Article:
It’s been over 24 hours since Martinsville saw their own version of a demolition derby, and it’s still being talked about, only because of who was involved.
The issues between Logano and Kenseth have a near similar theme to when Kurt Busch was having his issues with Jimmy Spencer back in 2002 and 2003. Those two had multiple run-ins, a few big wrecks, and it built up to a head where someone was going to react big. The difference between that incident and this one, Spencer took care of the incident in his own way, without tearing up the equipment of his team. There was no extra work at the shop to put in a new motor, safety gear, and an entire new front clip, not to mention the sheet metal.
Spencer handled it with a swift right hand. It cost him a race, one in which Busch went on to win, but that was the final straw between those two. No other incidents came afterward.
Both Logano and Kenseth have more years ahead of them behind the wheel, meaning each Sunday there is a possibility the two will get close to one another, and an incident could come of it. What needs to be addressed is how these two will now race each other these final few races, along with races in the future. At the same time, Logano has a bigger picture to worry about. He now is where Kenseth was, and needs to win in order to keep his title hopes alive for this season.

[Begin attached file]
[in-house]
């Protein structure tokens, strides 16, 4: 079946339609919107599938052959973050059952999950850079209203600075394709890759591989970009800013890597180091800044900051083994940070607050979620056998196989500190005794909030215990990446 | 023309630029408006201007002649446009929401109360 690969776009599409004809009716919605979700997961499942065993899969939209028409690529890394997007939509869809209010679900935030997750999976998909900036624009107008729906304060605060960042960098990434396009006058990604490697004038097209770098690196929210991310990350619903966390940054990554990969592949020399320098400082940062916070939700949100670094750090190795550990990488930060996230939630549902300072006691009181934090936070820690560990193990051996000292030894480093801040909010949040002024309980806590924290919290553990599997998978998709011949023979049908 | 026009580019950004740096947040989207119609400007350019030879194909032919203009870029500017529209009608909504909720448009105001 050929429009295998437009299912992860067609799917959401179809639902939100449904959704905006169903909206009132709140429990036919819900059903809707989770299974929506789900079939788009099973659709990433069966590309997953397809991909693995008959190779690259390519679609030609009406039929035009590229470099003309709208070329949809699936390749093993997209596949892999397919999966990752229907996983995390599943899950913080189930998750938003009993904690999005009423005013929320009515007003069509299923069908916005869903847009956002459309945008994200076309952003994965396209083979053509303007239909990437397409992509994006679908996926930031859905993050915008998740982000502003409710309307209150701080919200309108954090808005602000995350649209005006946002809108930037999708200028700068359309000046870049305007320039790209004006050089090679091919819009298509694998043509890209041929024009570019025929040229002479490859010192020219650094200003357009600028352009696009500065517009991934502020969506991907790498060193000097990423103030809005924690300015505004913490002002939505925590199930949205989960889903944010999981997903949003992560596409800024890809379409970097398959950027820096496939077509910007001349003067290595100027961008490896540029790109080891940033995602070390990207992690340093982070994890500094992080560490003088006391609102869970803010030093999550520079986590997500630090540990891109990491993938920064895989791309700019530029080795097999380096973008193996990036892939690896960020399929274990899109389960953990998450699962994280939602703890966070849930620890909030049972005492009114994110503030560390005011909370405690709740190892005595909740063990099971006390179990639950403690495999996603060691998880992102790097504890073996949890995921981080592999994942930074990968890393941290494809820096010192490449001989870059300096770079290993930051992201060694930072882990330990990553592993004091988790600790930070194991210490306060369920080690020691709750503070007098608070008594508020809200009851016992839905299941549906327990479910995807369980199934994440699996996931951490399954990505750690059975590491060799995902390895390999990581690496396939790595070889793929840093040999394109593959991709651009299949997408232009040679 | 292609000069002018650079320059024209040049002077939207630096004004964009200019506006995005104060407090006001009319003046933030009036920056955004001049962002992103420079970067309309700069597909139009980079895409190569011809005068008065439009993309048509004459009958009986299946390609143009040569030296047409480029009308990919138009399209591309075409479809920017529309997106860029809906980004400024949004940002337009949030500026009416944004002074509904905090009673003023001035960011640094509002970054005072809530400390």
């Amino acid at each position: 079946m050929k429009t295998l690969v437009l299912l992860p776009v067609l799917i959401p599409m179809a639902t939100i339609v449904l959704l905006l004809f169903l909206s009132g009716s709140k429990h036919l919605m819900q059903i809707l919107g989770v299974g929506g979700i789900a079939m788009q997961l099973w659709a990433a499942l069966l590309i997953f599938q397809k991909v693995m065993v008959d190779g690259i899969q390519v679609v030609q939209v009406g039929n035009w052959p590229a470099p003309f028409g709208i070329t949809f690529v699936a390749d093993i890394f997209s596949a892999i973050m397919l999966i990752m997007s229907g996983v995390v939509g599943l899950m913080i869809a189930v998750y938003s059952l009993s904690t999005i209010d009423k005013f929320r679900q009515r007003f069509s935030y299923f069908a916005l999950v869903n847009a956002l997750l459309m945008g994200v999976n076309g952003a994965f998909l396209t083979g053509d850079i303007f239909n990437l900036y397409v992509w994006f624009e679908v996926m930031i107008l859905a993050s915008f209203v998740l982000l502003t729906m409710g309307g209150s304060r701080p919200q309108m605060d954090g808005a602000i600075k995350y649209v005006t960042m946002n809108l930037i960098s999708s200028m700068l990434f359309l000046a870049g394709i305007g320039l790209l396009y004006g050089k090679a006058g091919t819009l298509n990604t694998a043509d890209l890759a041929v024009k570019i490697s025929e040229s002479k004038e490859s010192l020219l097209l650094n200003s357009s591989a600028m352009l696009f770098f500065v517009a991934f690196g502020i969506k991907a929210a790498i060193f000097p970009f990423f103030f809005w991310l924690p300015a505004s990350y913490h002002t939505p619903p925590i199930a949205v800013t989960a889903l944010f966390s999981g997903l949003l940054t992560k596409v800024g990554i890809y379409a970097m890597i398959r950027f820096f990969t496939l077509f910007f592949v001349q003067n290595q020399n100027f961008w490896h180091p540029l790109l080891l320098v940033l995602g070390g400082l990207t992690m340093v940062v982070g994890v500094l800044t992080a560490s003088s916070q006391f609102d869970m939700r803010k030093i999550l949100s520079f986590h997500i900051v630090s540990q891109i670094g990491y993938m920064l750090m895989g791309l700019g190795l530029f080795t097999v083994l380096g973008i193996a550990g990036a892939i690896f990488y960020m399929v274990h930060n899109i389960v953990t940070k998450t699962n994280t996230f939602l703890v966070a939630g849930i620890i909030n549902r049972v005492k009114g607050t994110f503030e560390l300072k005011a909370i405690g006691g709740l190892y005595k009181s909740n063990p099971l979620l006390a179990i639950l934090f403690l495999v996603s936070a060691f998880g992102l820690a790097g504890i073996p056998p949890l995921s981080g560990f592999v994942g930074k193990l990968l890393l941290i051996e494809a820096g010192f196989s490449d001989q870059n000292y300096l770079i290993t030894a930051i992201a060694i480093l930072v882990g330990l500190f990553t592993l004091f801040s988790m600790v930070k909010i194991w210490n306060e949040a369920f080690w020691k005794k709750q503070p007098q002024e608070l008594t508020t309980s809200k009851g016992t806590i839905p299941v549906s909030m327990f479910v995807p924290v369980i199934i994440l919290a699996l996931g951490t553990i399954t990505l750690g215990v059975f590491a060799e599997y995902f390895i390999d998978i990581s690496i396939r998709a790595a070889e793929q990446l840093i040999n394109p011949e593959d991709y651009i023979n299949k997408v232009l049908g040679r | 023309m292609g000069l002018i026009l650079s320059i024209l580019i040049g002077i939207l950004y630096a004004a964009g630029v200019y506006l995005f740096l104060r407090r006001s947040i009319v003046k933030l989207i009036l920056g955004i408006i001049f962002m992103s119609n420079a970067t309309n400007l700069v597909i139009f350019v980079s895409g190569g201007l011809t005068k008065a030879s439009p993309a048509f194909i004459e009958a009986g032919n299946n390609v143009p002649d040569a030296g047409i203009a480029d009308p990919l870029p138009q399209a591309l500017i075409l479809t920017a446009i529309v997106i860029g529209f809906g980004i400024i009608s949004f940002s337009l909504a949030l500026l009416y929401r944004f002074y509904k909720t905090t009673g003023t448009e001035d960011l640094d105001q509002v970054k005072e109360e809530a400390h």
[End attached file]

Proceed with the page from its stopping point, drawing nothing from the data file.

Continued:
On the other end, Kenseth has nothing left to do except win races. What he needs to not do is make it so Logano, and Keselowski since he has history there too, don’t have that opportunity, at his expense.
If he lets this continue, his image will quickly go from being a well-respected, former champion, to a bitter driver that is more concerned about someone else than their own chances of winning.
So now what does NASCAR do at this point?
The “Boys Have At It” mentality has been seen often, and in some cases the sanctioning body decided to not penalize drivers, while in other cases they decide to put their foot down. Last year, the incident between Keselowski and yesterday’s winner, Jeff Gordon, was handled in a way where the teams got punished and not the drivers. While some evidence seemed to show a punch thrown, NASCAR couldn’t say it was a driver or a crew member.
Instead, they had no issue with the incident on-track, but the incident on pit road was another matter.
Yet at the same time, the incidents involving Keselowski, Kenseth and Denny Hamlin at Charlotte, where the cars soon became chase vehicles one would use in “Grand Theft Auto” game series, putting many other innocent people in harms way. Yet there was a slight punishment for that incident, even after all the video evidence showed reckless driving